Corresponding Author:
Priyanka l. Gaikwad
Department of Pharmaceutical Chemistry, Bharati Vidyapeeth’s College of Pharmacy, Belapur, Navi Mumbai-400 614, India
E-mail: [email protected]
Date of Submission 05 December 2012
Date of Revision 20 June 2013
Date of Acceptance 24 June 2013
Indian J Pharm Sci 2013;75(4):496-500


Antimicrobial screening of several novel pyrazolothiazol-4(5H)-one derivatives (3a-3j) has been performed. Reaction of aromatic aldehydes with aromatic ketones yielded starting chalcones (1a-1j) which have been subsequently reacted with thiosemicarbazide for obtaining N-thiocarbamoylpyrazole derivatives (2a-2j). These were further cyclized to pyrazolothiazol-4(5H)-one derivatives (3a-3j) in the presence of ethylbromoacetate. The structures of newly synthesized compounds were confirmed by FTIR and 1 H NMR and/or MS. The in vitro antimicrobial activity of these compounds was evaluated against Gram positive bacteria, Gram negative bacteria and fungi. Their minimum inhibitory concentration was determined by tube dilution method. The results showed that most of the compounds have promising antimicrobial activity as compared to standard drugs. Among the test compounds, 2-[5(4-chlorophenyl)-3-phenyl-4,5-dihydropyrazol-1-yl]-thiazol-4(5H)-one (3e) was found to show the most potent antimicrobial activity.


Antimicrobial activity, chalcone, minimum inhibitory concentration, pyrazolothiazol-4(5H)-one, thiosemicarbazide

Antimicrobials are one of the most important weapons in fighting bacterial infections. However, over the past few decades, development of resistance to existing drugs is a constant growing phenomenon that has concerned researchers throughout the world. So there is still need for the development of new class of active antimicrobial agents [1-4].

An extensive literature survey revealed that, thiazolone ring has broad spectrum of biological activities such as antimicrobial, antiproliferative, antiviral, antiinflammatory, and anticonvulsant [5,6]. Bondock et al. reported synthesis and antimicrobial activity of some new thiazole, thiophene and pyrazole derivatives containing benzothiazole moiety (fig. 1a) [7]. Abdelhamid reported a facile synthesis of 5-arylthiazoles and triazolino [4,3-a] pyrimidines as antimicrobial agents (fig. 1b) [8].


Figure 1: Examples of lead compounds containing pyrazole and thiazolone rings with antimicrobial activity and designing of the pyrazolothiazol-4(5H)-one derivatives.

On the other hand, pyrazole ring belongs to the privileged scaffolds in modern medicinal chemistry particularly in discovering new antimicrobial agents. The pyrazole motifs were found to possess an extensive spectrum of pharmacological activities like anticancer, antibacterial, antiinflammatory, analgesic, antidepressant and antioxidant [9]. Ragavan et al. reported synthesis and antimicrobial activities of novel 1,5-diaryl pyrazoles (fig. 1c) [10]. Bekhit and his coworkers reported synthesis and biological evaluation of some thiazolylpyrazole derivatives as dual anti-inflammatory antimicrobial agents (fig. 1d) [11]. Shah et al. reported synthesis and antibacterial studies of some novel isoxazoline derivatives (fig. 1e) [12].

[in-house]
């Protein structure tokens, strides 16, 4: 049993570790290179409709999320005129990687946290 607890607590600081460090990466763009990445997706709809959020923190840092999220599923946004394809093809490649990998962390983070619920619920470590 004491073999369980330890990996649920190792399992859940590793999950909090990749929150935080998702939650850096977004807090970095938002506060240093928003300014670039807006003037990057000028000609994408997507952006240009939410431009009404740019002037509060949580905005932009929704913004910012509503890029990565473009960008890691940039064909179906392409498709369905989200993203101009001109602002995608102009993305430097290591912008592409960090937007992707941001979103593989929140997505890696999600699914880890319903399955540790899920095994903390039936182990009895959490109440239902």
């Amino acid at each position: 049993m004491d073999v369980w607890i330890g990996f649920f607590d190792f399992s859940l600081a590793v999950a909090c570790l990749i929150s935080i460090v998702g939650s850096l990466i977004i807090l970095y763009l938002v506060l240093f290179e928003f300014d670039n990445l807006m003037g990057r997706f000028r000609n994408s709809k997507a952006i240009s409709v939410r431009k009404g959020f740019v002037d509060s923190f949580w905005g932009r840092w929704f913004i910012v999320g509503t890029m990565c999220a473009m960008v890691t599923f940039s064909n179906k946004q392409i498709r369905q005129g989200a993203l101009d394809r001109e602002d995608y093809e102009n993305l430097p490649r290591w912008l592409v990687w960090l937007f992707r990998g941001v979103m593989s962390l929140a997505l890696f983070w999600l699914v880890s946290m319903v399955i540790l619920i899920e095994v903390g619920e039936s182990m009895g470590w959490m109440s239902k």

All of these encouraged us to integrate these two heterocycles and screen new pyrazolothiazol-4(5H)- one derivatives, which might exhibit synergistic antimicrobial effect. Herein, we illustrate in the present work the designing, synthesis and biological evaluation of pyrazolothiazol-4(5H)-one derivatives as potential antimicrobial agents.

All reagents and solvents used were purchased from S. D. Fine-Chem. Ltd., Mumbai, India. Melting points were determined by open capillary method on a VMP-D apparatus (Veego Instruments Corporation, Mumbai, India). The completion of the reaction was checked by thin layer chromatography (TLC) on silica gel coated aluminum sheets (silica gel 60) obtained from Merck Ltd., Mumbai, India and visualized using UV lamp. The FTIR spectra were recorded in the range of 4000-400 cm-1 by KBr disk method using FTIR 8400S Shimadzu spectrometer. Spectral analyses were recorded at Sophisticated Analytical Instrumental Facility (SAIF), IIT, Mumbai, India. 1H NMR spectra were recorded on Varian Mercury Plus (300 MHz) spectrometer in DMSO-d6 or CDCl3 as solvent using tetramethylsilane (TMS) as an internal reference standard and values are expressed in δ ppm. Mass spectra were recorded on Varian Inc. mass spectrometer.

General pathway for synthesis of compounds (3a-3j) was outlined in Scheme 1 and the physicochemical characterization is given in Table 1. For synthesis of chalcones (1a-1j) a suspension of aromatic ketone (40 mmol) and aromatic aldehyde (40 mmol) in ethanolic NaOH was stirred for appropriate period of time. The reaction mixture was poured into cold water to produce solid compound which was recrystallized with suitable solvent in order to obtain pure chalcone.